One striking feature of the American courts is plea bargaining. It produces most criminal convictions today. Where does it come from? Whose interests are served? Often the practice is imagined as a corruption of the courts since #World War II, paradoxically rewarding those claiming guilt rather than the innocent. Yet, as Mary Vogel argues in this pathbreaking book, its roots are deeper than often thought. Plea bargaining arose amidst crime, violence, and stirrings of popular politics in Jacksonian America when courts came forward to promote political stabilization and legitimate self-rule--tasks vital to Whig elites tryhing to restore both order and their power.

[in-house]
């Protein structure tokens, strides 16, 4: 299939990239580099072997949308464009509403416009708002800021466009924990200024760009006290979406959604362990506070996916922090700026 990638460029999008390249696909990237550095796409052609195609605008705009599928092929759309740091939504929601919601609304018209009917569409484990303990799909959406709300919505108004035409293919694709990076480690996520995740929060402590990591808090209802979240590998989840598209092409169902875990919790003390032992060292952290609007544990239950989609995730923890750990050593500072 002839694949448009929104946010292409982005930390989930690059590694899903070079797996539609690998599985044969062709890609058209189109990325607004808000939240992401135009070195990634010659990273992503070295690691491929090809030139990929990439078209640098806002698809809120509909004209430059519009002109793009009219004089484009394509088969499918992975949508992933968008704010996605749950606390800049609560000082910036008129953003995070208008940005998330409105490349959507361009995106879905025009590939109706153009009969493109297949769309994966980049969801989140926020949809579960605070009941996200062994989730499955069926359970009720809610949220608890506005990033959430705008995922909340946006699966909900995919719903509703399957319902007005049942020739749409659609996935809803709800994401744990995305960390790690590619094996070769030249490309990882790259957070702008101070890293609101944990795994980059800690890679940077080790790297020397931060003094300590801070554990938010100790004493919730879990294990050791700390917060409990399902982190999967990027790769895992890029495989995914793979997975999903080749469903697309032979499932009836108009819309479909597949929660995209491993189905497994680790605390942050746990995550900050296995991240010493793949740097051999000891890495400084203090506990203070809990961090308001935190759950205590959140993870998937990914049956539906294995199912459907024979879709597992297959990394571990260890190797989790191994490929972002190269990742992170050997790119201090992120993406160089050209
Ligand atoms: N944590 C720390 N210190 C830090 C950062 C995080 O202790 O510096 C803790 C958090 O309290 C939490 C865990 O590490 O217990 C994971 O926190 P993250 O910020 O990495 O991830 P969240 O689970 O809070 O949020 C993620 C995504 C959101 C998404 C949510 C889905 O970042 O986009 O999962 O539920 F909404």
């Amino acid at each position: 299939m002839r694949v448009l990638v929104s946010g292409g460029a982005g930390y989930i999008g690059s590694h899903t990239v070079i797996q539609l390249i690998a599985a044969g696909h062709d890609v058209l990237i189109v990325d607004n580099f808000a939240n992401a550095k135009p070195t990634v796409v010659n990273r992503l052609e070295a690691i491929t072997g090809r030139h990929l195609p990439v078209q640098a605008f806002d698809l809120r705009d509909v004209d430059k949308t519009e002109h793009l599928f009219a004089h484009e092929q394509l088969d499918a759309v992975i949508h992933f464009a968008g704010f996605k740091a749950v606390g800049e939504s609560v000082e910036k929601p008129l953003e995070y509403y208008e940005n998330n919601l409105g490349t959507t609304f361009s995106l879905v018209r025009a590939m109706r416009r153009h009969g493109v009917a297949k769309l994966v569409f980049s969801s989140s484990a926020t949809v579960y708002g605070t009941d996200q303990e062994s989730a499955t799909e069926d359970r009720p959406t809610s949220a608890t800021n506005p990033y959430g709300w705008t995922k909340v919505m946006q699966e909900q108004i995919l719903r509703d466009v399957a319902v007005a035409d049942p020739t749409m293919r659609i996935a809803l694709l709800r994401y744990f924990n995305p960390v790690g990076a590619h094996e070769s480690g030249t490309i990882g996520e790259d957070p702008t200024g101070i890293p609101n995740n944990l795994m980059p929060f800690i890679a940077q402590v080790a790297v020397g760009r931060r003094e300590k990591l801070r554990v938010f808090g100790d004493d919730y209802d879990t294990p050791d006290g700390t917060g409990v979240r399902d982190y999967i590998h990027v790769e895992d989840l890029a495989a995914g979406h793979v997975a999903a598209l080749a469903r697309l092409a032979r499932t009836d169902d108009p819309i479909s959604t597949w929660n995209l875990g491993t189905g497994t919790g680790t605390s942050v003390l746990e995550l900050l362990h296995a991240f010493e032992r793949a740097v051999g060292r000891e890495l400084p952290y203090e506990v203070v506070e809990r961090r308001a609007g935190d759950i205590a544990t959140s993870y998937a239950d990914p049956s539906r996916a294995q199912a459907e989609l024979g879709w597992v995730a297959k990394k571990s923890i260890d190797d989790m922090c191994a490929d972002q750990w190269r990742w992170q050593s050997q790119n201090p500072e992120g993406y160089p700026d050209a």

|Place of Publication||Oxford and New York|
|Publisher||Oxford University Press|
|Number of pages||448|
|ISBN (Print)||978-0-19-510174-4, 978-0-19-510175|
|Publication status||Published - 2007|
|Name||Oxford Socio-Legal Studies|
- Plea barganing; social classes; 19th century
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Vogel, Mary (Recipient), 2008
Prize: Prize (including medals and awards)